The massive distribution of text books in schools across the country is due to conclude by the end of this month.
The campaign began in June last year as a measure to enhance the quality of education in schools and strengthen the use of English as a language of instruction.
When the government made English the language of instruction in schools in 2009, there were very few English text books for teachers and students alike.
The exercise will bring the scarcity of reading and teaching materials to an end, according to the Ministry of Education.
Speaking to The New Times, Charles Gahima, the Director of the National Curriculum Development Centre (NCDC) said that the campaign is almost complete.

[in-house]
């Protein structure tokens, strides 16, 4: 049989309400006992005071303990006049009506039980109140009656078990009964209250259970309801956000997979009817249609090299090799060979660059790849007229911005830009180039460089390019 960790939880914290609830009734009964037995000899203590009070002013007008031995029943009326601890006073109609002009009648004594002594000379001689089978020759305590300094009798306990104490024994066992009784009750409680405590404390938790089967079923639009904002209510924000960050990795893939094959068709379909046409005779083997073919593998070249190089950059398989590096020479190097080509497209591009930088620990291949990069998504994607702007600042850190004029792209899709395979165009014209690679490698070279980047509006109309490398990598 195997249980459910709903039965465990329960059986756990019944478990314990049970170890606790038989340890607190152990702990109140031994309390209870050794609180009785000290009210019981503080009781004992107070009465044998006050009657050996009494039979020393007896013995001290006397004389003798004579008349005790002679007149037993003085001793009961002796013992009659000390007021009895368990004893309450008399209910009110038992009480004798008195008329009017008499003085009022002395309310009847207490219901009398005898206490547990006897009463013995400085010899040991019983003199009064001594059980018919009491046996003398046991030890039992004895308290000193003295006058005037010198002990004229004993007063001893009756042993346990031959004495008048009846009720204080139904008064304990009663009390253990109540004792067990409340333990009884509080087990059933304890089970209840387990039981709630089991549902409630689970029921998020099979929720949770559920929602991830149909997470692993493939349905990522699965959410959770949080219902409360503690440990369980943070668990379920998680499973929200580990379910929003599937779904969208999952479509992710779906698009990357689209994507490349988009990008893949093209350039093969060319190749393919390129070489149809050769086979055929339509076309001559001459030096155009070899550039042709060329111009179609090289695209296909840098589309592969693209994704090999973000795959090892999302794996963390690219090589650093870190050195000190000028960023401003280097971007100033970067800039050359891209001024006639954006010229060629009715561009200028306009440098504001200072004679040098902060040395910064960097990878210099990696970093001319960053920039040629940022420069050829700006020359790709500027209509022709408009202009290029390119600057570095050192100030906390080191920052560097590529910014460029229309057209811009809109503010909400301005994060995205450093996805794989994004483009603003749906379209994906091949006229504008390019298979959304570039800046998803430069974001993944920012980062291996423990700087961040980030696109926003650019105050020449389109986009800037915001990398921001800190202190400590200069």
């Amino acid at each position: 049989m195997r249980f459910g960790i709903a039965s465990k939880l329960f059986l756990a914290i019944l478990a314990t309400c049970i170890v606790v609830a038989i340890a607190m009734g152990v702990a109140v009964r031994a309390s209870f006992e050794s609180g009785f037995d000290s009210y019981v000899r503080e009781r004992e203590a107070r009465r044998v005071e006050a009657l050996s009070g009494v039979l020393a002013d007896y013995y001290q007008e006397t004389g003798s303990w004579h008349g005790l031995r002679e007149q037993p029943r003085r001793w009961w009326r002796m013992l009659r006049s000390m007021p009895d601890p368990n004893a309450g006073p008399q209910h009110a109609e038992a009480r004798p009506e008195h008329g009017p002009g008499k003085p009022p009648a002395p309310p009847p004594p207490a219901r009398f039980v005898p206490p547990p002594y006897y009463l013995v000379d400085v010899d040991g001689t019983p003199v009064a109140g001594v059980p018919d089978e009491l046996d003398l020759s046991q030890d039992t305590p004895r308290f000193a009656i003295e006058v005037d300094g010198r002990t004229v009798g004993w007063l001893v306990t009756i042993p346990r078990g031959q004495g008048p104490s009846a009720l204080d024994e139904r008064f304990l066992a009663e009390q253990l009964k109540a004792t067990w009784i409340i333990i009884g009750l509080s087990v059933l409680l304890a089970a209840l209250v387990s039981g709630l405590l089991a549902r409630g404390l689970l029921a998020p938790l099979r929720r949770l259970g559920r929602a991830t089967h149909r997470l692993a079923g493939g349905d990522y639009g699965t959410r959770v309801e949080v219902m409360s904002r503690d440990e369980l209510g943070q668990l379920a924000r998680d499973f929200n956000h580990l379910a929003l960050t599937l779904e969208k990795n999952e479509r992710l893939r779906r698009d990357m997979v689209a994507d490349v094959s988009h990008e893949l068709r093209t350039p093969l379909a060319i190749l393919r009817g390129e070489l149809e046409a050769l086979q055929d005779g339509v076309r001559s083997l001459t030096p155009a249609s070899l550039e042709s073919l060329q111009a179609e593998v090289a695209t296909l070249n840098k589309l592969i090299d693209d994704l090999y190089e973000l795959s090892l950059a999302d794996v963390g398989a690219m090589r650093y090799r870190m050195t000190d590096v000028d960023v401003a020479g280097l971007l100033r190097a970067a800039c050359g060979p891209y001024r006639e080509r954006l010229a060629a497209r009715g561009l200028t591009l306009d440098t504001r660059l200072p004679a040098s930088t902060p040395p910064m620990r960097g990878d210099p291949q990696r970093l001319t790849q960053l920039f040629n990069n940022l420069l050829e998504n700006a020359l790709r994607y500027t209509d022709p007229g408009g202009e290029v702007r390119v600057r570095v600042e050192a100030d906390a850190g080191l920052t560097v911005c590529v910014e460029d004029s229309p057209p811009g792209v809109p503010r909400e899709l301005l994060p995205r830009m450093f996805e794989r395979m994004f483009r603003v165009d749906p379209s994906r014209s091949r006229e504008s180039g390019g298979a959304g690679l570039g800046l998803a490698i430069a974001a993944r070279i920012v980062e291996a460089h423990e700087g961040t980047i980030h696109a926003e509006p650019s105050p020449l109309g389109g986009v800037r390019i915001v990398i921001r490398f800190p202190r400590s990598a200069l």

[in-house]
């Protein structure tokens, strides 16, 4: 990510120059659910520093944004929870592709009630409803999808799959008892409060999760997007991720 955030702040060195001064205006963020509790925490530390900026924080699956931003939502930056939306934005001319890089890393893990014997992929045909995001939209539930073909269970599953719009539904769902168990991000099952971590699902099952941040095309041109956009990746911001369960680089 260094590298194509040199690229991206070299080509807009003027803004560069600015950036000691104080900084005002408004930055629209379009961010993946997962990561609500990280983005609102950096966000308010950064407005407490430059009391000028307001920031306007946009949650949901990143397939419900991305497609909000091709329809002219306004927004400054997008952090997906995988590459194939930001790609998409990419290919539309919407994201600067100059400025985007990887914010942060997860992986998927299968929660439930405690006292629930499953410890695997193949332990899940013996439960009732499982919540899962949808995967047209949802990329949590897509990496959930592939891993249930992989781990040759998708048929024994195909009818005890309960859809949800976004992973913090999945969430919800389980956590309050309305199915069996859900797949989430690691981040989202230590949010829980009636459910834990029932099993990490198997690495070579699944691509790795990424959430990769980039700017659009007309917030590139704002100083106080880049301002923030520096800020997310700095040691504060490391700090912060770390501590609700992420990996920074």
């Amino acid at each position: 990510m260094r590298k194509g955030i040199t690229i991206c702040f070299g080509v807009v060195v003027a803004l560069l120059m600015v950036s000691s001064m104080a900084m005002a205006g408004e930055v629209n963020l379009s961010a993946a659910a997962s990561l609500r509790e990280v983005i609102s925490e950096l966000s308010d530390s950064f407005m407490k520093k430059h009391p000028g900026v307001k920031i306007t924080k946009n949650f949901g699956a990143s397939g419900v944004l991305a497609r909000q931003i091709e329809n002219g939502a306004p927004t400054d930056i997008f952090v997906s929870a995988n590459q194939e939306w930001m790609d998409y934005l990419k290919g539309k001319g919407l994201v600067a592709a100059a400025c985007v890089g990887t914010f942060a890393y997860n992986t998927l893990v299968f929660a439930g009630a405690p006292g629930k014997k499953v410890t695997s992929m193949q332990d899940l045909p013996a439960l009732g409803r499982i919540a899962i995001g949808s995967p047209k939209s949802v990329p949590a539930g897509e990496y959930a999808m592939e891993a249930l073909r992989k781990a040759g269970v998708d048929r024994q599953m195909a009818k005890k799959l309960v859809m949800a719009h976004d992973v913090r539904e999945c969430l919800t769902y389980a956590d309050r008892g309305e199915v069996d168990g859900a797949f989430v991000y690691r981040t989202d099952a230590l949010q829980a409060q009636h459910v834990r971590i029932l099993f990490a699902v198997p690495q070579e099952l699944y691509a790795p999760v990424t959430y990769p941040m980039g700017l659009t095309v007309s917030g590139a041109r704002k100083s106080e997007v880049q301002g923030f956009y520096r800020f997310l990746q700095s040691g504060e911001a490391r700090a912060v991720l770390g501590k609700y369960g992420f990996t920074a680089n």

“By the end of July, the first phase of the distribution will be over because currently, 98 percent of the schools ordered for the books they need,” Gahima said.
The first phase targets to distribute over 1.6 million books. Under a new arrangement, publishing companies will directly distribute the books to schools. The whole exercise will cost over Rwf5 billion upon completion.
MINEDUC through NCDC decentralised the books’ procurement and supply exercise.
Under the new system, schools are authorised to purchase the books. They choose the textbooks and teachers’ guides that interest them from an approved list of books provided by the publishers.
According to Gahima, as a way of supporting school-based decision making, every school gets an annual per capita purchasing power budget to enable the selection of textbooks, teachers’ guides and other learning and teaching materials of their own choice.
According to the 2010 statistics, there are 2, 510 Primary and 1, 399 secondary schools in the country, and the distribution exercise has to reach them all.